On 23 August 2018, the Department wrote to all pharmaceutical companies that supply prescription-only and pharmacy medicines to the UK that come from, or via, the EU or European Economic Area (EEA), asking them to ensure a minimum of six weeks’ additional supply in the UK, over and above existing business-as-usual buffer stocks, by 29 March 2019. We recognise, however, that certain medicines with short shelf lives, including medical radioisotopes, cannot be reasonably stockpiled. Where these medicines are imported from the EU or EEA, we have asked that suppliers ensure in advance plans to air freight these medicines from the EU in the event of a ‘no deal’ exit.

Additionally, on 7 December 2018, the Department wrote to pharmaceutical companies that supply licensed medicines to the UK from or via the EU/EEA and/or manufacture medicines in the UK, informing them of the updated reasonable worst-case scenario border disruption planning assumptions and asking them about their current transportation routes and their ability to re-route their supply chains if they currently rely on Dover and/or Folkestone.

We have received very good engagement from industry who share our aims of ensuring continuity of medicines supply for patients is maintained and that suppliers are able to cope with any potential delays at the border that may arise in the short term in the event of a ‘no deal’ exit.

Full Coverage

DHSC to consult with pharmaceutical industry over generics price limiting powers

The Pharmaceutical Journal, Carolyn Wickware, 17 January 2019

The Department of Health and Social Care (DHSC) will consult with the pharmaceutical industry over its plans to use new powers limiting the price of generics, the department’s permanent secretary has said.

In a letter to the House of Commons Public Accounts Committee (PAC), Sir Chris Wormald, permanent secretary at the DHSC, said the Department was preparing “a framework for the use of its price-limiting powers” and it will consult on this with the industry.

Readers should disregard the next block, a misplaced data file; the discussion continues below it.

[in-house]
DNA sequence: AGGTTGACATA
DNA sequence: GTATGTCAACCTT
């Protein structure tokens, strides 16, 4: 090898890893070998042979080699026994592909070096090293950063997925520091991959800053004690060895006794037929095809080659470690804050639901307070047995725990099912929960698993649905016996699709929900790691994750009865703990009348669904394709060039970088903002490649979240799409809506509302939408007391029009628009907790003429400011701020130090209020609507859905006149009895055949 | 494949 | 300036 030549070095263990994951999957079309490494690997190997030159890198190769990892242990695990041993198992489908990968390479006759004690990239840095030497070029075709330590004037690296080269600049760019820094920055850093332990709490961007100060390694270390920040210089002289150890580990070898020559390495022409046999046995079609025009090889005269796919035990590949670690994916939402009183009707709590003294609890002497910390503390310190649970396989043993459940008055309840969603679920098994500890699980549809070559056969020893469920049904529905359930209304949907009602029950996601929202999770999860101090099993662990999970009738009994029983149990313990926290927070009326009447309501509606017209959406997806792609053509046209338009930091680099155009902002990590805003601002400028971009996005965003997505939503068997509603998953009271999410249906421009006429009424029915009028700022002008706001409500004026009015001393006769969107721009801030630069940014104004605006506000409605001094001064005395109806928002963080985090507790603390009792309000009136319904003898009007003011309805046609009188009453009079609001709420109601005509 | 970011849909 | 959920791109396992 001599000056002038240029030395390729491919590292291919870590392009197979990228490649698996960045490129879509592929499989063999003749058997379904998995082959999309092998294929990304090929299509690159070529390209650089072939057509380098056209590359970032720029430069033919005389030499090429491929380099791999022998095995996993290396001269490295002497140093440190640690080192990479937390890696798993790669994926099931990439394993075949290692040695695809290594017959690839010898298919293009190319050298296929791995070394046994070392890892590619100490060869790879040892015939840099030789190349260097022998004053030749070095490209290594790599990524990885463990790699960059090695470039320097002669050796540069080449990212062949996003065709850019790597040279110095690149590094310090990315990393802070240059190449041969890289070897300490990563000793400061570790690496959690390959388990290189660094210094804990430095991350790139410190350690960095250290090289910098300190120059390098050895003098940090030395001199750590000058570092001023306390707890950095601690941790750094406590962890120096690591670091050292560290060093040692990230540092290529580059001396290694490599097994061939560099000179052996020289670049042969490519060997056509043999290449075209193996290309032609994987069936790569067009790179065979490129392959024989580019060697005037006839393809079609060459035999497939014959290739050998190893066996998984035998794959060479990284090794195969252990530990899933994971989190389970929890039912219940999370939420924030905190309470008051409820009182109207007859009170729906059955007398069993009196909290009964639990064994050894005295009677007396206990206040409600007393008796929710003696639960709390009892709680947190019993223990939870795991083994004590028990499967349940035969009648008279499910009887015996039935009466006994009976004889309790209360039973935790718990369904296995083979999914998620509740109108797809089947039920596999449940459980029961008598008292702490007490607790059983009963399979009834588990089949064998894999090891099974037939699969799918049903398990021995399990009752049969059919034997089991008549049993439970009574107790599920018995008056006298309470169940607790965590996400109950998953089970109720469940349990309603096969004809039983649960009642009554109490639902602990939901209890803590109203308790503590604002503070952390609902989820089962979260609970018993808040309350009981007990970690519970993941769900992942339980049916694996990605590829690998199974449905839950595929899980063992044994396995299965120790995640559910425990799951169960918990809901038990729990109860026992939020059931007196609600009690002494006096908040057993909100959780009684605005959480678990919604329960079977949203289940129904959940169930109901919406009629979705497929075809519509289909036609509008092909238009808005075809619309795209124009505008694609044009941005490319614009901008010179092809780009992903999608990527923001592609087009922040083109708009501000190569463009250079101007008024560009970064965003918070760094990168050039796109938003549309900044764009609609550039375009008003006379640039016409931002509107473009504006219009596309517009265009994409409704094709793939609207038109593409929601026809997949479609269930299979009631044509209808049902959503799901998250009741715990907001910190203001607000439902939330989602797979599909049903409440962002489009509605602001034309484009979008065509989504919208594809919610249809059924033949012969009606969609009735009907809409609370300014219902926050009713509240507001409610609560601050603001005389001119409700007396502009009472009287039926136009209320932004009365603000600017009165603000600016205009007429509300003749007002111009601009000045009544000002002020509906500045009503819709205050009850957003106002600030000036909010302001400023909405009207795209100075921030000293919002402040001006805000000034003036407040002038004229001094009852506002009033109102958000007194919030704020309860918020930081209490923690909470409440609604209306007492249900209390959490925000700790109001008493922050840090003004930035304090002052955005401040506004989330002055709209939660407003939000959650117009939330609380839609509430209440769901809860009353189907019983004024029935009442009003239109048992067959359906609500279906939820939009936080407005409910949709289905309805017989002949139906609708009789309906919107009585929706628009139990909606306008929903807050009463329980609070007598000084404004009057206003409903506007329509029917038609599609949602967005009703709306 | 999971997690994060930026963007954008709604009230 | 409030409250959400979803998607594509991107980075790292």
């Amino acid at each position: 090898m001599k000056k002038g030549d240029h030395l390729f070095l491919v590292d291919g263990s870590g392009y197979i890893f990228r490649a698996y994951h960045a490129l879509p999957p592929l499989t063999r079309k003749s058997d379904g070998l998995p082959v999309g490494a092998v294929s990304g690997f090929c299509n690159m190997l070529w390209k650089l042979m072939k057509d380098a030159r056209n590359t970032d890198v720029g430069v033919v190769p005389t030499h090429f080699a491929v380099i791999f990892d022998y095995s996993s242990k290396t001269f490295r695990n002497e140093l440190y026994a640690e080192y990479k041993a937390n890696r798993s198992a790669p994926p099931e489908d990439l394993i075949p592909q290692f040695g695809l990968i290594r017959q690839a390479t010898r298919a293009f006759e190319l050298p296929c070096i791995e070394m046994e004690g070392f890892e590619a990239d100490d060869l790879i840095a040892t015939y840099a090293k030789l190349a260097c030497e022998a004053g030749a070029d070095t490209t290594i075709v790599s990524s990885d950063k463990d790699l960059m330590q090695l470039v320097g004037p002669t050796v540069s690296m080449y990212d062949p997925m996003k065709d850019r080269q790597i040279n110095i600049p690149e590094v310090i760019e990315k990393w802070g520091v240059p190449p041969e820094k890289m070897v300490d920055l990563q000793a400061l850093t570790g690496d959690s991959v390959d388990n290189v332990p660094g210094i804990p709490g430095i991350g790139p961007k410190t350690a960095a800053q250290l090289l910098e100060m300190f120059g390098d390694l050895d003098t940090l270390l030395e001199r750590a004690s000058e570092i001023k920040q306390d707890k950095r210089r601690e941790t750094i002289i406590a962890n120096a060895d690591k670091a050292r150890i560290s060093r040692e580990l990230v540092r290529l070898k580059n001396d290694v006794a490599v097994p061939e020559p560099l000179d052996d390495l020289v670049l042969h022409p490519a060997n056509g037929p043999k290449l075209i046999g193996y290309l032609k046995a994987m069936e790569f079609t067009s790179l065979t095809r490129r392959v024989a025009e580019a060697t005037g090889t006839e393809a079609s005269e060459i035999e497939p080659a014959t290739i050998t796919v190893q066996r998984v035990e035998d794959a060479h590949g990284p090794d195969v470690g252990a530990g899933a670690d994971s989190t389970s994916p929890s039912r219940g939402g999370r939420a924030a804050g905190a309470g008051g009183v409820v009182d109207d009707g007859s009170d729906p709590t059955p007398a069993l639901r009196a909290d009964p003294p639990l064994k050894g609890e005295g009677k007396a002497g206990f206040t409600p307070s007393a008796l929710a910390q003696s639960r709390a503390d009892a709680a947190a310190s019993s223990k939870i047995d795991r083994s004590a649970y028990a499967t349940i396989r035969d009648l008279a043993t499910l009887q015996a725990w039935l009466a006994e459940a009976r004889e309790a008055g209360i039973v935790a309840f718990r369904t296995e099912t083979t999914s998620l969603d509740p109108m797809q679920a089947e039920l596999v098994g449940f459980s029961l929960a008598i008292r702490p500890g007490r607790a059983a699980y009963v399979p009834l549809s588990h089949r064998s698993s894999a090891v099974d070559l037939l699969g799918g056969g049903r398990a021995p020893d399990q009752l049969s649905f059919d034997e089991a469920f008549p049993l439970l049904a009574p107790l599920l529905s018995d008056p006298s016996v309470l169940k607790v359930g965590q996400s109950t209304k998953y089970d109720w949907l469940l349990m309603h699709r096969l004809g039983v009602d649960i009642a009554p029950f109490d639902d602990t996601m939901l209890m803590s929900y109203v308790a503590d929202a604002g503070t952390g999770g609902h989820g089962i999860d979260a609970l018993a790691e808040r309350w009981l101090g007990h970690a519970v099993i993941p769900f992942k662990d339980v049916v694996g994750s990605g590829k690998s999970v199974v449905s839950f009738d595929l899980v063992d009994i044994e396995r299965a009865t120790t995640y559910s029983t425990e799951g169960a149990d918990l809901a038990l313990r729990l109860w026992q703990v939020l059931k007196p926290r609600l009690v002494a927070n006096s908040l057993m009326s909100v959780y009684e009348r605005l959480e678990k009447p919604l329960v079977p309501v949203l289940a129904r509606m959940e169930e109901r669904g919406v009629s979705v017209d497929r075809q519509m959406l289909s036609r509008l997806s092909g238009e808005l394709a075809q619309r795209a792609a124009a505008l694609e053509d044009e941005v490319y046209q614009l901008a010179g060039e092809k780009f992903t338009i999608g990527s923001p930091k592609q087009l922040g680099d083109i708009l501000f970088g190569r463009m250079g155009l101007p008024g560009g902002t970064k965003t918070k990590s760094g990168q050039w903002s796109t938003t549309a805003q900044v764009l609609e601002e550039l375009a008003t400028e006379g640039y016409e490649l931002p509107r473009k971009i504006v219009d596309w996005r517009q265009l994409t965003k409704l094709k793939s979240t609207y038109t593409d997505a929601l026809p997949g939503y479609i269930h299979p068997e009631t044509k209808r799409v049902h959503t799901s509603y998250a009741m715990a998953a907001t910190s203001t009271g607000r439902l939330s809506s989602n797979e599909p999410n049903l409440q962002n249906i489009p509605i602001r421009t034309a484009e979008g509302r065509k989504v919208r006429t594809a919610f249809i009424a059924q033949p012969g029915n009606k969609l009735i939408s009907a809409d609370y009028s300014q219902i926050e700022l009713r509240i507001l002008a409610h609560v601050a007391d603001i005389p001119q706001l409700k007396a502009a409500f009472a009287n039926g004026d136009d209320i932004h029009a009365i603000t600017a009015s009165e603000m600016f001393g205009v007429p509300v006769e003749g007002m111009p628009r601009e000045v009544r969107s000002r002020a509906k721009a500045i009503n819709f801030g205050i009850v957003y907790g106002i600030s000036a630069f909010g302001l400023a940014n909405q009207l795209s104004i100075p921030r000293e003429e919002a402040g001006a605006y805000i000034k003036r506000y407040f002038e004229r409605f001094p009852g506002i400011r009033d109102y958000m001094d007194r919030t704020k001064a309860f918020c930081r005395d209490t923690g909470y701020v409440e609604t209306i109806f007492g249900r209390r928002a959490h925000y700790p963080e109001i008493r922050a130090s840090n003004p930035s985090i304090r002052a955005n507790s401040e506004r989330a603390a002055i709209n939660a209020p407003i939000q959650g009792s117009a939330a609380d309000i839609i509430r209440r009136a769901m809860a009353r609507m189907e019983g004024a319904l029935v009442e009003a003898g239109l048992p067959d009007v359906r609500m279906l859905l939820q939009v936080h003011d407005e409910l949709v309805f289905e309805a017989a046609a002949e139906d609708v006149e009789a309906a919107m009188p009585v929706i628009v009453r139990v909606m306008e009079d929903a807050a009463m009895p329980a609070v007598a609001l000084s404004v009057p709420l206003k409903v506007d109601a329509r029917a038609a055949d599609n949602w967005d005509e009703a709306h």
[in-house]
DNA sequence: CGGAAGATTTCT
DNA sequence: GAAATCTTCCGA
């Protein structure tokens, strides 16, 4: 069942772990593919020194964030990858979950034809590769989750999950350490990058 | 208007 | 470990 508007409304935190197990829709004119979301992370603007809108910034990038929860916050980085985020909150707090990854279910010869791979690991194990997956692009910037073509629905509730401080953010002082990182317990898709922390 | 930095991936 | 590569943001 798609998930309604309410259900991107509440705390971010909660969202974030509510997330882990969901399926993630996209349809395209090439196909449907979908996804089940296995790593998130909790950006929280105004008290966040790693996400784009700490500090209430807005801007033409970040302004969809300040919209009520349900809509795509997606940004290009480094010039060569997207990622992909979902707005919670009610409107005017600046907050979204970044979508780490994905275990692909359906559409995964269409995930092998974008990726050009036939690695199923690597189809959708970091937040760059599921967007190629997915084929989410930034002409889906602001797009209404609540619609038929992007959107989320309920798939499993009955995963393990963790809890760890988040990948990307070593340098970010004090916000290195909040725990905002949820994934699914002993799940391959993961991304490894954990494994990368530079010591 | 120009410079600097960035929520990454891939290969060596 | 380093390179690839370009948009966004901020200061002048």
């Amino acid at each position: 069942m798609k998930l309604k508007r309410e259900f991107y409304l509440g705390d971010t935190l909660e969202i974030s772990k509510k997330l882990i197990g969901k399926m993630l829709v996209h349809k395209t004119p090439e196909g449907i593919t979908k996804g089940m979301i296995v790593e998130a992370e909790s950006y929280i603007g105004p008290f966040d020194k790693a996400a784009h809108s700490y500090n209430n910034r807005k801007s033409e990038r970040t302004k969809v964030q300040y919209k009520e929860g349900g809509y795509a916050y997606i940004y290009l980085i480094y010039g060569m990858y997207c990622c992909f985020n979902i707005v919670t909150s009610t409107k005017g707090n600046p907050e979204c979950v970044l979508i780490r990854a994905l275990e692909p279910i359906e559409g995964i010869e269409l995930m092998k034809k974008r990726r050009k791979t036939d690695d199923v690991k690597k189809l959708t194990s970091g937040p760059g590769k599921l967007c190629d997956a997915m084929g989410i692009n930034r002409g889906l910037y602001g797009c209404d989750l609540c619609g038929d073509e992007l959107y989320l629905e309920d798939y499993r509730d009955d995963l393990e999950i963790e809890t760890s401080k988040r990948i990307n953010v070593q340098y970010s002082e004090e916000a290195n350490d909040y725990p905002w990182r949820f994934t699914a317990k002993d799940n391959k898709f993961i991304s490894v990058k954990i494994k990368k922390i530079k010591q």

His comments come in response to a PAC report on the rocketing prices of generic medicines in 2017, in which the committee said it was “not convinced that the department had a clear plan on how it would use the new powers”.

In July 2018, the DHSC was awarded new powers to instruct pharmaceutical companies to reduce the price of a generic medicine or introduce other controls on their branded products in cases where it thinks drug companies are charging unreasonable prices for generics.

However, the report found that the DHSC had “not yet set out how it will use its new powers, should similar price rises happen again” and recommended that the DHSC “write to the [PAC] to set out the full range of actions it can take to address rises in the price of generic medicines, and what skills and capacity it has put in place to use its new powers”.

In response, Sir Chris said the DHSC “is monitoring prices to determine where price increases have been sustained and where the market has corrected itself”.

But he added that the government’s “powers to limit prices can only be implemented following a consultation of the relevant industry bodies”.

He continued: “The department is therefore developing a framework for the use of its price limiting powers and is preparing an industry consultation to be released early 2019.

“The framework will set out what factors the department proposes to consider when setting the price of a generic medicine and what process the department will follow.”

The British Generic Manufacturers Association told The Pharmaceutical Journal that, as of 17 January 2019, it had yet to recieve a copy of the consultation.

Pharmacists warn of a ‘surge’ in shortage of common medicines

BBC News, Catherine Burns, 18 January 2019

Pharmacists say they are struggling to obtain many common medicines and paying “vastly increased” prices for them.

This is leaving patients complaining of delays in getting hold of drugs such as painkillers, anti-depressants and blood pressure medication.

The BBC has found there has been a big rise in the number of drugs on the “shortage of supply” list for England.

There are 80 medicines in such short supply that the Department of Health has agreed to pay a premium for them.

This is up from 45 in October.

There are a number of reasons why this has happened, but there are now concerns that uncertainty over Brexit will only make the situation worse.

The Royal Pharmaceutical Society said there was “a massive shortage and price spikes”.

What does this mean for patients?

Most people should be able to get their prescriptions filled as normal.

But if they need one of the drugs that is running short, they might not be so lucky.

Some pharmacists are sending patients back to their GPs to ask for a different medicine or dosage.

Others are giving as much of a drug as they can spare and sending people away with IOU notes for the remainder.

The best advice is to make sure you get prescriptions to your pharmacist in good time.

It is almost always possible to come up with an alternative.

However, that can be more difficult with conditions like epilepsy, where patients need to be on specific drugs.

What would ‘no deal’ mean for food and medicine?